After a two day hiatus (Friday and Monday), they came back today.  It definitely worked - they snapped back into place immediately.  (I even heard the cartoony "boioioioiiiiinnnnnng" sound with some of the behavioral slackers).  But will it last long?  I'm doubtful.  And if I'm being honest, my own jury is still out on how I feel about the move.  I'm sure there was a less immature way to proclaim, "I'm Angela Bower, Damnit!".  So, I'm not really happy I did it - I don't agree with it.  I think I'm really angry that I didn't run a tighter ship from the start. I'm angry I dropped the ball and ended up desperately needing a reset button.  And I'm angry I took the easy and dangerously gimmicky way out, ultimately  compromising my own pedagogical principals.  I don't think I'll ever do it again.  I shouldn't have to ever do it again....but you know what, like the show's theme's lyrics says: "You take a chance and face the wind."  At this point, I know who's boss and they know who's boss.  It's Angela Bower.  No wait...It's Tony Micelli.  Wow...what a clever title that was.

I especially feel bad for the students like Dakota Fanning who always follow the rules and never act out of line.  Ohhh...right.  I haven't introduced Dakota yet.  She's BRILLIANT.  She looks JUST like an actual Fanning child.  And every time I see her, I think of that SNL skit called "the Dakota Fanning Show" where Amy Poehler plays an overzealous precocious know-it-all Fanning who surprises unwitting peer interviewees looking to discuss simple age-appropriate topics with uber-intelligent philosophical issues related to Russian Literature, modern day international governments and multi-ethnic conflicts in African countries.  (see: hilarious clip below)  

No, my Dakota isn't NEARLY that obnoxious.  But she has her moments where he precociousness treads ever so closely to arrogance...but I ABSOLUTELY LOVE HER.  She's got just the right amount of sass to temper her introverted, book-reading, super-quiet, peasant-skirt-wearing-personality.  She's a BRILLIANT wordsmith for her age - and her reading skills are unparalleled in the entire fourth grade.  The reading levels in the Teachers College system go from A to Z....'A' being children in kindergarten, 'P','Q', & 'R' being average for fourth graders, and 'Z' being the pinnacle of reading most achieve at some point in middle school.   Dakota is a real-life, one of a kind, fourth grade Z.  No one else even comes close.   

On the first day, when I was talking about "the need to maintain order in the classroom, because we don't want....chaos", she jumped ahead of my sentence, and during the split-second delay before I uttered the word "chaos", she offered up a ho-hum "anarchy" instead.  And on the most recent spelling pretest to establish their spelling levels, she's the only one in the entire class who spelled every single word correctly out of 25 words... and we're talking "monarchy", "circumference", and "illiterate" here.  But the real surprise came when I noticed something else on her spelling test....take a look at this actual photo of her test.  See if you notice it.  It's not too hard..... check out the sass infused geniusness jumping off the margin.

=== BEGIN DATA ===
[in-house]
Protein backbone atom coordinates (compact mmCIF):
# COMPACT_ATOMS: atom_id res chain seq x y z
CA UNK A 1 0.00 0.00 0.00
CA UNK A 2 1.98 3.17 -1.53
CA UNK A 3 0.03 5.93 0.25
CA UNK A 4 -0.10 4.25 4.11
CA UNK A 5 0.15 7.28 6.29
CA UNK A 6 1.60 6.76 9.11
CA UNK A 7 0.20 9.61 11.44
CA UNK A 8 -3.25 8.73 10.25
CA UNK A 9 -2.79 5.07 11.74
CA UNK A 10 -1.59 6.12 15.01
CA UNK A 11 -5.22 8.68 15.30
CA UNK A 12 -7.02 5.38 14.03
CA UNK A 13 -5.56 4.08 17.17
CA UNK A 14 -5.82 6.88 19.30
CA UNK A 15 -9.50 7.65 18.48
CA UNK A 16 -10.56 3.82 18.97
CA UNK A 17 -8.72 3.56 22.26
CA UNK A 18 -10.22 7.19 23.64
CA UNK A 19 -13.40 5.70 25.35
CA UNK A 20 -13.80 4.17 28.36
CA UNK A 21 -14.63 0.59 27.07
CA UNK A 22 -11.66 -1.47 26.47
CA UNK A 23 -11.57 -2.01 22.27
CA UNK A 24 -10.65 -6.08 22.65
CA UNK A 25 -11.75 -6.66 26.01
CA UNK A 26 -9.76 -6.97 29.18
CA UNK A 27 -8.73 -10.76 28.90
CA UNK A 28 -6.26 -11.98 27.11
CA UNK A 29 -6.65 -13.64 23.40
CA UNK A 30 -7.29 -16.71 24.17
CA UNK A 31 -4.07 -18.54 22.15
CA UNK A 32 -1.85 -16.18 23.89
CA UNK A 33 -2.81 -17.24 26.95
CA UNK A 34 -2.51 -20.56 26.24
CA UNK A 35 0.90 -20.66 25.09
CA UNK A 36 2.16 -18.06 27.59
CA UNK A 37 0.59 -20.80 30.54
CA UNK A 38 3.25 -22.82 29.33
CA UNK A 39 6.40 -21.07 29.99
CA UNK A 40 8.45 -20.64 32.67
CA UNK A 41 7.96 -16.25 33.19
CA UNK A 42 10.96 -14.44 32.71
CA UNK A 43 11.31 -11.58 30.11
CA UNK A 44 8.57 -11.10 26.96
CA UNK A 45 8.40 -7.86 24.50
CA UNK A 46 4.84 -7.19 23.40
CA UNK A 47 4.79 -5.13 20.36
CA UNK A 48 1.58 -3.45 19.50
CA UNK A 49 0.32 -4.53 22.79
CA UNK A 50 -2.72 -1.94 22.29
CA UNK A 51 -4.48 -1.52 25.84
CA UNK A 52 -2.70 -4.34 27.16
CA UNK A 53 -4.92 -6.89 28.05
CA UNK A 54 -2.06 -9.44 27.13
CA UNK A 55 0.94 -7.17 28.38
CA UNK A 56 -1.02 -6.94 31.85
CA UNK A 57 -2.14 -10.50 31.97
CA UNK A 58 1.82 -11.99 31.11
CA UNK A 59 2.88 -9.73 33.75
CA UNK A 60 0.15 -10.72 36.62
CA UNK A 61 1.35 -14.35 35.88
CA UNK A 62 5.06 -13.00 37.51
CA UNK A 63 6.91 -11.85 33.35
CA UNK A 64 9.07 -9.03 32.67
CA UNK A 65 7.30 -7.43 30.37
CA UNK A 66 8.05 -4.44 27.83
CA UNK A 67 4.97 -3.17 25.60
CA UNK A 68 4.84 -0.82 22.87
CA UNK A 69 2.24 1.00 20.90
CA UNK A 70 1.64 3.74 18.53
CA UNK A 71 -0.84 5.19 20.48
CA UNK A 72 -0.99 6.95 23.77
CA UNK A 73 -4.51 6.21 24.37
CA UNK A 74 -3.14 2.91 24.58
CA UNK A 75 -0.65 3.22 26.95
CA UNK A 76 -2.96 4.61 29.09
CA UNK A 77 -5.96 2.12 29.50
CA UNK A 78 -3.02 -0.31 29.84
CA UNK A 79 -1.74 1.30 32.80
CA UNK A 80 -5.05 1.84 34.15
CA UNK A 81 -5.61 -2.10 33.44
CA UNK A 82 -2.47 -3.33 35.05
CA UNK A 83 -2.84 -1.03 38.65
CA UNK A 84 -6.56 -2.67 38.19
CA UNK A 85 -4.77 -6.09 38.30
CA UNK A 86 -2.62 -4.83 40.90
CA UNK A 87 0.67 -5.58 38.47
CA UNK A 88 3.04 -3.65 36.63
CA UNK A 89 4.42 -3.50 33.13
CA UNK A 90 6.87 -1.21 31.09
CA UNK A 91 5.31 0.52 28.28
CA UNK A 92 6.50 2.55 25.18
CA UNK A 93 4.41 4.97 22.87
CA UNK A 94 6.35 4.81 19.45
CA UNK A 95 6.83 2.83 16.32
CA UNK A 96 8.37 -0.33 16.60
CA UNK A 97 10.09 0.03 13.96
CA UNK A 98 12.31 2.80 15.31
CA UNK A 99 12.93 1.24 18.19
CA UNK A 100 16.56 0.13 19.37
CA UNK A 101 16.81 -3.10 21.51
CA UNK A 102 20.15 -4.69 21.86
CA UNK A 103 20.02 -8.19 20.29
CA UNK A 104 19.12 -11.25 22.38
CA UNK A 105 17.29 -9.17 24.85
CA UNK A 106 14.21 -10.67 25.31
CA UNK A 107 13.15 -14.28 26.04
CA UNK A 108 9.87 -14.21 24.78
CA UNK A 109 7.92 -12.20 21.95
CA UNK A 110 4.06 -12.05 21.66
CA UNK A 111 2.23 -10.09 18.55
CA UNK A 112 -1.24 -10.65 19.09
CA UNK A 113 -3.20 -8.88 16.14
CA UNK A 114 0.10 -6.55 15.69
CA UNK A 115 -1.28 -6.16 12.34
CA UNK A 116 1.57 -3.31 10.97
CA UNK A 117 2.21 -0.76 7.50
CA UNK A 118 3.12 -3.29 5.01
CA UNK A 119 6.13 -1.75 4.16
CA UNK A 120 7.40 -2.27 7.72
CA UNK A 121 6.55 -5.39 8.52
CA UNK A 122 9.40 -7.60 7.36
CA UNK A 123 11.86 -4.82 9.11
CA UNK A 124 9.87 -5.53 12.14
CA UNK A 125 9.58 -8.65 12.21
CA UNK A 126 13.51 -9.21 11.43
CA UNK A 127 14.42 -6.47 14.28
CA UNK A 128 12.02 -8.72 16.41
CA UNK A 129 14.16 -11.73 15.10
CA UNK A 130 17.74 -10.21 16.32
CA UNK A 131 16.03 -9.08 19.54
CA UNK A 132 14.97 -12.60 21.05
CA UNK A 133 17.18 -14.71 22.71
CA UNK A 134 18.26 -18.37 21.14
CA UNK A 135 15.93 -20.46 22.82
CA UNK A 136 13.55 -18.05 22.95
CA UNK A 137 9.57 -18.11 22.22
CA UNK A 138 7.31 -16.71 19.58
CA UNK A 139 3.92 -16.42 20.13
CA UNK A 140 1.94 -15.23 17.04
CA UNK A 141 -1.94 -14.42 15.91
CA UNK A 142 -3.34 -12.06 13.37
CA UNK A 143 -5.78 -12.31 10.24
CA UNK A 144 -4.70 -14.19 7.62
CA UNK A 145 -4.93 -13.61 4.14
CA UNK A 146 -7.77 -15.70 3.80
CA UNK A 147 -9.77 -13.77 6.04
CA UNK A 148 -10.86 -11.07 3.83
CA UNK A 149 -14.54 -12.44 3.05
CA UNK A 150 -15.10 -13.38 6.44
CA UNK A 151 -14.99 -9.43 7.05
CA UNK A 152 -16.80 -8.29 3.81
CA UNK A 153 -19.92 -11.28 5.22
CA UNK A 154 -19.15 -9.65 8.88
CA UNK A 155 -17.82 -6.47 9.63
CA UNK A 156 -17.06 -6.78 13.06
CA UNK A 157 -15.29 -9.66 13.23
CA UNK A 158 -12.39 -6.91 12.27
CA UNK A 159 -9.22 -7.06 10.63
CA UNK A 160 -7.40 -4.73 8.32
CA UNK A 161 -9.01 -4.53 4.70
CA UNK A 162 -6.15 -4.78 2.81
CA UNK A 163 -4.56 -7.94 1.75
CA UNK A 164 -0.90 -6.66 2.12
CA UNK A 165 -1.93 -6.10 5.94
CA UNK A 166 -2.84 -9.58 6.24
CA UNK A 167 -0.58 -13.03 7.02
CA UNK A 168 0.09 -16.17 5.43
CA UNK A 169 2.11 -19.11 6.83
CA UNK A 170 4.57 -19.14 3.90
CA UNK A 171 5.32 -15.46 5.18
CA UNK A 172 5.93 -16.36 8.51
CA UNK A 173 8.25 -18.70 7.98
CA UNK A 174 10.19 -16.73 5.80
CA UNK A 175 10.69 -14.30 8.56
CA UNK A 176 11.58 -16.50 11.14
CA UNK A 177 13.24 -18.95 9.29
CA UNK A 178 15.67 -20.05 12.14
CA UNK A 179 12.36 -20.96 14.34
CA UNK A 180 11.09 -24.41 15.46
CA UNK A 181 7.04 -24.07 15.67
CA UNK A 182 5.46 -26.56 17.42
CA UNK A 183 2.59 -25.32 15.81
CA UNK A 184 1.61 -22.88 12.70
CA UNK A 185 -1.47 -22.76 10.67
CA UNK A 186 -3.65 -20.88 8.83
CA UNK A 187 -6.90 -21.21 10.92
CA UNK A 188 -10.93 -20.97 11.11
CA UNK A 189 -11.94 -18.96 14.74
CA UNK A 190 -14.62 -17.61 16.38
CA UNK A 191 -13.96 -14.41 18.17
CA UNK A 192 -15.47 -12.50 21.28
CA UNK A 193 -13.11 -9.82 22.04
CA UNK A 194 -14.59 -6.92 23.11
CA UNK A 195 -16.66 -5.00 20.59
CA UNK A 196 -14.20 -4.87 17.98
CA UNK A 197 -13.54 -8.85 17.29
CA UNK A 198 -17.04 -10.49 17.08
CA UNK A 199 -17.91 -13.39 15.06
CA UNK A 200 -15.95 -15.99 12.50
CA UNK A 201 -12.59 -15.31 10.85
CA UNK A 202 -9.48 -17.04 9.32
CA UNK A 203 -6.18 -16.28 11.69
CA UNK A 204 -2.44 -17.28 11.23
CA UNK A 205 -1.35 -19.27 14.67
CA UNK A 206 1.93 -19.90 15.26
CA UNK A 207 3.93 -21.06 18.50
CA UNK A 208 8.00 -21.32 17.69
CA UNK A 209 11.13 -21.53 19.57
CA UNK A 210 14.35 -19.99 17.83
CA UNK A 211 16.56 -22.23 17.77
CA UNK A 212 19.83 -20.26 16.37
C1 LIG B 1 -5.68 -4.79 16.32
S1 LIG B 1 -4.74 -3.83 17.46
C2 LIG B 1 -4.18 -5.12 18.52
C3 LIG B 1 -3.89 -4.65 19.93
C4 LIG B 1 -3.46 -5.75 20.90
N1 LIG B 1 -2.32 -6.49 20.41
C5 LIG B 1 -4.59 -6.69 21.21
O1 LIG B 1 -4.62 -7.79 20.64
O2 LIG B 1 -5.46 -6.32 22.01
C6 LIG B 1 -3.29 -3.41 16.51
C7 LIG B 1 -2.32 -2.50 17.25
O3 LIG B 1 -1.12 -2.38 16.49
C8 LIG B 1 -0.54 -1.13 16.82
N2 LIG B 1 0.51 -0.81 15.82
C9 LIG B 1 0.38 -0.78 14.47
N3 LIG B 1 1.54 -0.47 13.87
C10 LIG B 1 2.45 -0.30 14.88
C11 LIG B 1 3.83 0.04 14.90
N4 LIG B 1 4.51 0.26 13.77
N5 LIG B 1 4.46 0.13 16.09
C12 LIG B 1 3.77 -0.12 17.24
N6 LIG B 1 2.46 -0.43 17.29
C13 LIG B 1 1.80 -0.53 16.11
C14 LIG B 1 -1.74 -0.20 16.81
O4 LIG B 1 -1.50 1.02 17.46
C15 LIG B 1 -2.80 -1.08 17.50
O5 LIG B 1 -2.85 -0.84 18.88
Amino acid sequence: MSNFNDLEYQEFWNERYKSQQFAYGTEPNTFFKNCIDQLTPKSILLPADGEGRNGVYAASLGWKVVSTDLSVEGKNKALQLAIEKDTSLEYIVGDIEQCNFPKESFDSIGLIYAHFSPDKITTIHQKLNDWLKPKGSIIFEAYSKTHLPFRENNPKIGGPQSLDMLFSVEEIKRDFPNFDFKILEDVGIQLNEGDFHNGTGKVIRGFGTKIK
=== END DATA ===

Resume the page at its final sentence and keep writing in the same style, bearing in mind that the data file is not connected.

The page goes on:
That's right; she actually wrote "harder words please!"  Oh. My. God.  I love her.  But I'm scared of her....not because she outsmarts me.... but because I'm losing her already. She's too high above the rest of the class and she needs to be challenged HARD and FAST or she's going to keep pulling her favorite book out during what must seem like a remedial math lesson to her.  I never thought accommodating my highest learners would be as challenging (or more challenging) than accommodating my special needs learners.  SHE will be a challenge for me.  Luckily, she loves hugs.... and she seems to have taken a liking to me.  I worry about Dakota though....she's a loner. On the playground, she reads.  And she looks too sullen too often.  I check in with her throughout the day as many times as I can before it becomes noticeable....and comfort her each time to try to boost her confidence and garner a smile.  But it's not enough....she will be a year-long project for me....and luckily for her, I love projects.  

Anyway, I gotta go.  I'm on the "Sunshine Committee" and our September Staff Birthdays Celebration is tomorrow....I have to make my mother-in-law's famous egg casserole tonight so it can refrigerate overnight.  Luckily, it's easy, fast and it's a surefire showstopper.  Stand back curious staff - I can cook.  

Btw - I'm communicating with a pet adoption agency to take in a pair of abandoned guinea pig siblings and using craigslist to buy all the supplies at a significant discount.  I'll keep you posted.


  1. I think "with freedom, comes responsibility" is brilliant! That's a good life lesson, not just a classroom lesson. You shouldn't feel bad about it, kids just have to test their boundaries, especially with a new teacher. I've listened to my mom complain about her students for years and sometimes you just have to be a little tough.

  2. Mark! This is Elisa. I may have deleted my fb but I wanted you to know that I'm a faithful reader! Your blog is awesome. You're already a great teacher because you care. Don't ever forget that!